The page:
What does an old tank and a recycled fence have to do with growing your own food? A lot! If you are interested in doing more with less and saving water that is. We spent the recent Recreation Day long weekend making several wicking beds for one of our favourite 'clients', Aunty Trish. Trish is renting her home but wanted to get more our of her garden. So we designed a plan featuring containerised plants that could be transported if and when Trish has to move out of that home.
Do not worry, this is Gabrielle's (not Pandora's) box. If you are interested in growing your own vegies, then you may want to take a peek inside. By now, most of you have probably cottoned on that this is indeed a box for storing seed. Until recently, I have been storing our seeds in an old food safe in a cool, dry place in the house. This arrangement has worked quite well until now, with the seeds seemingly remaining viable. However, it was getting a little messy in this saf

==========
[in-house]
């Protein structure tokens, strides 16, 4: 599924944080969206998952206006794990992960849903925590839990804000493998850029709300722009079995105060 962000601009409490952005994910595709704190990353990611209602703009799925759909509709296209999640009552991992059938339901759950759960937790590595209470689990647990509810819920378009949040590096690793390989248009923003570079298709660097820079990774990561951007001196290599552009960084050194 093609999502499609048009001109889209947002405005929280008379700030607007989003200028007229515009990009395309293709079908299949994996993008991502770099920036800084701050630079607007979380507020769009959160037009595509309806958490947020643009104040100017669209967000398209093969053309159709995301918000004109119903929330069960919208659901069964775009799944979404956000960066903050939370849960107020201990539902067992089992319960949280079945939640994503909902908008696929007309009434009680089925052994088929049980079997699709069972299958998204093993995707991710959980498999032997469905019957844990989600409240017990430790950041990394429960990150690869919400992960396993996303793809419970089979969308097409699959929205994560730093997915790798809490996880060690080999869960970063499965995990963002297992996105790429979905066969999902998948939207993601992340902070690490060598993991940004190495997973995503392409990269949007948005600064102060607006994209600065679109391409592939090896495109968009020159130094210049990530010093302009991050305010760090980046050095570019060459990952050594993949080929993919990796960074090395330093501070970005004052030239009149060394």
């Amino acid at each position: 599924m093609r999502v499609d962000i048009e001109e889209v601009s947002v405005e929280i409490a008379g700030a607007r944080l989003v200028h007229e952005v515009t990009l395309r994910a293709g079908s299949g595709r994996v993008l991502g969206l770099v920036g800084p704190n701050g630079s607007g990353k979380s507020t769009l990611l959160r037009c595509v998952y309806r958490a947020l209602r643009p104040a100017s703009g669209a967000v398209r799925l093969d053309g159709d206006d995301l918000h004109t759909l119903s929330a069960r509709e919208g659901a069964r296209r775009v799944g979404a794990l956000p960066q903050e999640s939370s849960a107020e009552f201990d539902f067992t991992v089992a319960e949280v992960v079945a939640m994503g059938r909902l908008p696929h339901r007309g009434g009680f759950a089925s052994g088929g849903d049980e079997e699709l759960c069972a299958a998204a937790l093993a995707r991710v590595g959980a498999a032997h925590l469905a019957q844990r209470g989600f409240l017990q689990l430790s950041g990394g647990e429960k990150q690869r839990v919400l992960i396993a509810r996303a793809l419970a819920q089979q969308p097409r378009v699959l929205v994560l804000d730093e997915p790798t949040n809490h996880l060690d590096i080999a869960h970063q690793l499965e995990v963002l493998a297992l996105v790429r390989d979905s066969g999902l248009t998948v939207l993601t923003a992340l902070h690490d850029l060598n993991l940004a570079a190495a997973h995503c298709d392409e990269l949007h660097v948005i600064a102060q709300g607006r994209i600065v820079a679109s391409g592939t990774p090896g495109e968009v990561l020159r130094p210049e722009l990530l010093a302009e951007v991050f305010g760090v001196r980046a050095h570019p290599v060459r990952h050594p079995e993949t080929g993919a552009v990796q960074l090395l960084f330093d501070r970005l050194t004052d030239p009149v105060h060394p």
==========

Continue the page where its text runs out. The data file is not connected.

When seeking garden design inspiration, sometimes the best place to look is indoors. Heading into town the other weekend, we were driving past City Park when I asked my partner to stop. There was a place I wanted to see that I had not visited for a while. Living on a bush block has its advantages, i.e. tranquillity, beauty, clean air and so on. However, sometimes I just want to see what else is out there in the big wide world. Well at least in the rest of Tasmania! ;) The Joh
We recently completed the construction of two garden beds on a bush block surrounded by beautiful forest here in northern Tasmania. We have already shown you some photos from the initial stages of this project. However, as you will see below, much has happened since that time! In this part of the world, if you want to eat what you grow then you need to protect your garden from other forest inhabitants. Possums, quolls, wallabies, pademelons and even feral deer live locally. T